Hi,

Vasa Shipyard in Vasa Museum in Stockholm.

In 17th century naval shipyard was situated on Skeppsholmen island

near Stockholm downtown.

In this shipyard was constructed Vasa.

 

Foto 1-4 Shipyard on Skeppsholmen in17th century

Foto 5 Basic tools of shipwright

Foto 6 Planking clamp, similarly we use now but it was bigger

Foto 7 Rivets, clout-nails and treenail

Foto 8,9 Stages of the hul construction

 

Tadeusz

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Hi,

The sails for historic ships sails were made of fabrics from natural fibers
initially with hemp and linen ( flax )  until it was supplanted by cotton during the 19th century. At first cotton was used as a matter of necessity in the United States as it was indigenous and the supply of flax was periodically interrupted by wars such as the War of 1812.

Often sails was impregnated as a protection against rot and there were white but red brown.

The sails were hand sewn from fabric which was hand-woven on a loom.

 

Foto 1 The sail of Vasa. Vasa Museum Stockholm.

Foto.2  The sail of HMS Victory. Historic Dockyards Portsmouth (UK)

Foto.3  The sailmaker glowe used as thimble. National Marine Museum Gdańsk

Foto. 4,6 Sailmaker at work. National Marine Museum Gdańsk

Foto.5 The hand weaving loom. Viking Boats Museum Roskilde Denmark.

 

Tadeusz

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Edited by Tadeusz43
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  • 1 month later...

Hi,

During my visit to Amsterdam for SAIL 2015
I found some time to visit Batavia Werft in Lylestad.
There you can see how in the old days, ships were manufactured fittings
The sails were hand-sewn from fabric woven on hand looms.
Every seam was sewn twice waxed thread.
 
Tadeusz

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  • 4 weeks later...

Hi,

Before the invention of the steering wheel.

Steering wheel was introduced on ships in beginning of 18th century.

Earlier for steering was used tiller with whipstaff.

 

 

Tadeusz

 

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Rudder with tiller

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Tiller supported with tiller sweep

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Tiller with whipstaff eye and bearing in the deck

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Helmsman position and whipstaff - on bulhead " course memory"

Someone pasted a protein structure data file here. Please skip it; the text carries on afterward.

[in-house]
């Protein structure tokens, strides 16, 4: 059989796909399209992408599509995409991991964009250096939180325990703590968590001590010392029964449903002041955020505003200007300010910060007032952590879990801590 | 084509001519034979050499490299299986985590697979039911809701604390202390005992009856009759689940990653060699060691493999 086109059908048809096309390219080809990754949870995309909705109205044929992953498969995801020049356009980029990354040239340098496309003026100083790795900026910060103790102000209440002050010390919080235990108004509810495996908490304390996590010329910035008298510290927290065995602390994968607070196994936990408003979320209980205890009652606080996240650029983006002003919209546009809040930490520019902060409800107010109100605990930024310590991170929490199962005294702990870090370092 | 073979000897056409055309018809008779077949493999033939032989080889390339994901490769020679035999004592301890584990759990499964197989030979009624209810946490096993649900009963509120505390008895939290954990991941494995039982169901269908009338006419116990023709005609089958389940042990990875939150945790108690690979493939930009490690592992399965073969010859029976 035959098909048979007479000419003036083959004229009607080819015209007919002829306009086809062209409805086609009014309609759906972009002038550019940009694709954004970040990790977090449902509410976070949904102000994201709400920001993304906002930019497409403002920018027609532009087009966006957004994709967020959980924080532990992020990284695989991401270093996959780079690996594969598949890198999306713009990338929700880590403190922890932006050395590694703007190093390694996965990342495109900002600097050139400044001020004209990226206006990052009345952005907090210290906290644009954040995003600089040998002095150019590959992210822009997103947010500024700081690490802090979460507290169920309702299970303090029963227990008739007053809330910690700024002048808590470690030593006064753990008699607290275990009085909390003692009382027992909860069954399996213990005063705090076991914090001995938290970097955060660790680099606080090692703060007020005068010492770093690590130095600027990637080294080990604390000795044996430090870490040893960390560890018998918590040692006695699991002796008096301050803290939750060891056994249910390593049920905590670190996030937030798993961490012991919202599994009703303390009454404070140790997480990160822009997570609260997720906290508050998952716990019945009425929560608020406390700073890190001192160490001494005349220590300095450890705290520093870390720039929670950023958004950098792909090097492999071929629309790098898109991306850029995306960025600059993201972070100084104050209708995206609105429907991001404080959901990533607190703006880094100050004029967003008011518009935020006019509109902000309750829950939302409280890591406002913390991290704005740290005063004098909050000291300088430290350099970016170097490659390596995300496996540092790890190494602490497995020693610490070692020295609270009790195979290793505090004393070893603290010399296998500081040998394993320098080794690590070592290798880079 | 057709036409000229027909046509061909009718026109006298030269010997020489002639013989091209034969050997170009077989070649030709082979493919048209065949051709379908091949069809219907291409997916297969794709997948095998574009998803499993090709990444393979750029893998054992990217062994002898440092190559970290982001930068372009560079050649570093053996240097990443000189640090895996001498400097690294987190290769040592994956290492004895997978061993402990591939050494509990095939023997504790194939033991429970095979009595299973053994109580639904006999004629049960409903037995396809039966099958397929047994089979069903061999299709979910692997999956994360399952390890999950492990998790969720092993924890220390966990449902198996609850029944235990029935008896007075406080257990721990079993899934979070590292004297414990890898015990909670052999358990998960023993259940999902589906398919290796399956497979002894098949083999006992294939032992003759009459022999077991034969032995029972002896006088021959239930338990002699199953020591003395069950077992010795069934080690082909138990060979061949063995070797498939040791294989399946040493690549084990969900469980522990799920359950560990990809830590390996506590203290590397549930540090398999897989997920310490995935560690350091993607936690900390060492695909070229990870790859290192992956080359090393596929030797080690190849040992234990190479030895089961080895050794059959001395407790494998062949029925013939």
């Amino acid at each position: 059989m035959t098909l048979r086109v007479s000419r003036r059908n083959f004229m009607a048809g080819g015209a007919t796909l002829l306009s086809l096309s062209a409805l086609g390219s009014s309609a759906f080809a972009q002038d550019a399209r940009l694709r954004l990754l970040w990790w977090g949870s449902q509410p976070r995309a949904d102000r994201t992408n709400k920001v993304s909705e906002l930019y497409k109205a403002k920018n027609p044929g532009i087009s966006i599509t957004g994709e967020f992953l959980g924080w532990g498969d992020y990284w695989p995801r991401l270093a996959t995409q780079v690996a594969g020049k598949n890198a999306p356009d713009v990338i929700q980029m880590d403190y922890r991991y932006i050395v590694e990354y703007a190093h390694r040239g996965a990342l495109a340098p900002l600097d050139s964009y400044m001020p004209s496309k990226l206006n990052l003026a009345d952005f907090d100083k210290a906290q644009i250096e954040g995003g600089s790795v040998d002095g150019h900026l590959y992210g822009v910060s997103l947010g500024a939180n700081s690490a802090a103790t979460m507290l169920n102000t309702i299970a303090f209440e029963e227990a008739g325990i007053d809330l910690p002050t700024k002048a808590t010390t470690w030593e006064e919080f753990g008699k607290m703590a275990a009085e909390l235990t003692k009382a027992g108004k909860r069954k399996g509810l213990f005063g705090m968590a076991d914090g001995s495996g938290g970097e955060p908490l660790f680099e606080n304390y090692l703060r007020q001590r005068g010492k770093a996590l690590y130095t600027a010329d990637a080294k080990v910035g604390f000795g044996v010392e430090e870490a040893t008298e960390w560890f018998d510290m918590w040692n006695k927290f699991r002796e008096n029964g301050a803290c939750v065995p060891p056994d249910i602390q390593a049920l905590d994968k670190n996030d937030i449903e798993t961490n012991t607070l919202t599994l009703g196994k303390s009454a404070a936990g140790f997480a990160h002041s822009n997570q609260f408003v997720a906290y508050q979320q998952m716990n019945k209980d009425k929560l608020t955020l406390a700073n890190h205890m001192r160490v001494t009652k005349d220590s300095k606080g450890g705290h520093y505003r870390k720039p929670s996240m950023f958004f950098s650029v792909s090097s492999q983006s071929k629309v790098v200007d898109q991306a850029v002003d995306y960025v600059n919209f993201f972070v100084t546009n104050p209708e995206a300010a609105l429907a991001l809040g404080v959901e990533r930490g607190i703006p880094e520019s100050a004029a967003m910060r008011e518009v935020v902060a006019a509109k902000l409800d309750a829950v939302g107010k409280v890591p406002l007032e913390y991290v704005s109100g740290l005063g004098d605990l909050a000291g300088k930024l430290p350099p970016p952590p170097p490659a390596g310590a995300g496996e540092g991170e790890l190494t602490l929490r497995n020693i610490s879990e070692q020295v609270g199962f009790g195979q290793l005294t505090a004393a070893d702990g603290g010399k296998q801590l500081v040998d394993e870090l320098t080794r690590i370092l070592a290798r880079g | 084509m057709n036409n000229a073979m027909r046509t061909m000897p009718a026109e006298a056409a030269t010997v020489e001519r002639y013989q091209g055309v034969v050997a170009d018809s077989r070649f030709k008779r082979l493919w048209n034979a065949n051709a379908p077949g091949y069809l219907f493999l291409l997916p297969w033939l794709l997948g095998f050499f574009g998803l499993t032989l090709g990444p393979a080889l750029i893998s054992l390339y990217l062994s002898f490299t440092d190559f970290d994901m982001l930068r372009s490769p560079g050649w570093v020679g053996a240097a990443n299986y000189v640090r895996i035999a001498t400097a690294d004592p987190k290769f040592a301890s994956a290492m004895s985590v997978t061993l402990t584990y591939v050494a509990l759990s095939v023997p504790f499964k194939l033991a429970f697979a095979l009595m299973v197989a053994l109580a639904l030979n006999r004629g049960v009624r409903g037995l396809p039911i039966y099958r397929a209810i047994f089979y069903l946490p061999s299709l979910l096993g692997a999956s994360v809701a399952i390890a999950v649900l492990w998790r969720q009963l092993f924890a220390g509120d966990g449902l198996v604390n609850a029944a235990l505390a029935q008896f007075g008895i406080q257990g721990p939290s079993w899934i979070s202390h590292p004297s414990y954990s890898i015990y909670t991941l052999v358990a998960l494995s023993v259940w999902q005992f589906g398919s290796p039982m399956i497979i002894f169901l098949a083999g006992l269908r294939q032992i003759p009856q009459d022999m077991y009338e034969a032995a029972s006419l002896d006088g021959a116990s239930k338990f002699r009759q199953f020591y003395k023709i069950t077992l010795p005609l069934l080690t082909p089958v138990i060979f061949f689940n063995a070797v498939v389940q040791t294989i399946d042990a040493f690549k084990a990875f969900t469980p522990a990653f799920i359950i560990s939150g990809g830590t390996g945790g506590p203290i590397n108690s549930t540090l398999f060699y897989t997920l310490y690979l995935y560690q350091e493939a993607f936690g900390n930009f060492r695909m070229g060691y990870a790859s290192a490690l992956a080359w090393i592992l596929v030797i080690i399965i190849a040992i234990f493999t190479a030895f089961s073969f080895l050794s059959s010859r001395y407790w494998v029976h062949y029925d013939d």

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Tackles for increase forco for steering on rough sea

 

 

Edited by Tadeusz43
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Thank you for the pictures of sailmaking, Tadeusz.

 

50 years ago I would work my high school summers on the cutting floor at Hood Sailmakers in Tampa. The thread was a Dacron, but it was also heavily waxed. I used exactly the same glove, although we called it a sailmaker’s ‘palm’. It was used in the same way, to drive a big needle through multiple layers of sailcloth, including maybe a leather chafe piece. Even today, there is a need for heavy piece work and sailmakers still use this ‘palm’ along with waxed thread.

 

Funny how some things never change.  John

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  • 4 weeks later...

Hi,

I collect photos concerning hull structure and construction from presently
constructed replicas of Dutch ships  De Delft ( in Rotterdam)   and De 7 Provincien ( Batavia werf in Lelystad).

They show details of the construction of the hull

.

Tadeusz

 

De Delft

 

Spring 2003

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Keel and stern post

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Frame details in workshop. On the floor are drawn shapes of frames in scale 1:1.

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Large scale structural model for final checking of frame shapes

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Frame details machining

 

August 2015

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Edited by Tadeusz43